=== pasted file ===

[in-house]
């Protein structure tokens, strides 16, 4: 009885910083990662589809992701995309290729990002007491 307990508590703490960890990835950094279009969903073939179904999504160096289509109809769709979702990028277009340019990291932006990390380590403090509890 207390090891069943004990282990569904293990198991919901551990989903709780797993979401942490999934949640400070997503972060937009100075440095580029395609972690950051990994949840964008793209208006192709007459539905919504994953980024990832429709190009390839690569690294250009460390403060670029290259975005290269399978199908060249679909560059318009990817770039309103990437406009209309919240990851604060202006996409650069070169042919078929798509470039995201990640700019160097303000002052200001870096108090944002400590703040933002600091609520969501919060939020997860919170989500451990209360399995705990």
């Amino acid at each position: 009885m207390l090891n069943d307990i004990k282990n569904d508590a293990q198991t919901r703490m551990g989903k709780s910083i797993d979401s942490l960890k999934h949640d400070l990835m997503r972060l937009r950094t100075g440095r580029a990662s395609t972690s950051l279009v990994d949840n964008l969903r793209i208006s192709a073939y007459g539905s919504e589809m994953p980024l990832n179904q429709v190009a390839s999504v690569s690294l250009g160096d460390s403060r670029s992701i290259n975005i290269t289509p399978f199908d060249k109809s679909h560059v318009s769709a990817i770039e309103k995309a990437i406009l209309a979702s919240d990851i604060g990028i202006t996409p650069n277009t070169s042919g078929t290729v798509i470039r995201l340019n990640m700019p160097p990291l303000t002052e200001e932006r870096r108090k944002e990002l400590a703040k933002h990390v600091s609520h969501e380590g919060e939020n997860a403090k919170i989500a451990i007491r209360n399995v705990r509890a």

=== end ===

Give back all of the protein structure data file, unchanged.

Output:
[in-house]
């Protein structure tokens, strides 16, 4: 009885910083990662589809992701995309290729990002007491 307990508590703490960890990835950094279009969903073939179904999504160096289509109809769709979702990028277009340019990291932006990390380590403090509890 207390090891069943004990282990569904293990198991919901551990989903709780797993979401942490999934949640400070997503972060937009100075440095580029395609972690950051990994949840964008793209208006192709007459539905919504994953980024990832429709190009390839690569690294250009460390403060670029290259975005290269399978199908060249679909560059318009990817770039309103990437406009209309919240990851604060202006996409650069070169042919078929798509470039995201990640700019160097303000002052200001870096108090944002400590703040933002600091609520969501919060939020997860919170989500451990209360399995705990």
């Amino acid at each position: 009885m207390l090891n069943d307990i004990k282990n569904d508590a293990q198991t919901r703490m551990g989903k709780s910083i797993d979401s942490l960890k999934h949640d400070l990835m997503r972060l937009r950094t100075g440095r580029a990662s395609t972690s950051l279009v990994d949840n964008l969903r793209i208006s192709a073939y007459g539905s919504e589809m994953p980024l990832n179904q429709v190009a390839s999504v690569s690294l250009g160096d460390s403060r670029s992701i290259n975005i290269t289509p399978f199908d060249k109809s679909h560059v318009s769709a990817i770039e309103k995309a990437i406009l209309a979702s919240d990851i604060g990028i202006t996409p650069n277009t070169s042919g078929t290729v798509i470039r995201l340019n990640m700019p160097p990291l303000t002052e200001e932006r870096r108090k944002e990002l400590a703040k933002h990390v600091s609520h969501e380590g919060e939020n997860a403090k919170i989500a451990i007491r209360n399995v705990r509890a």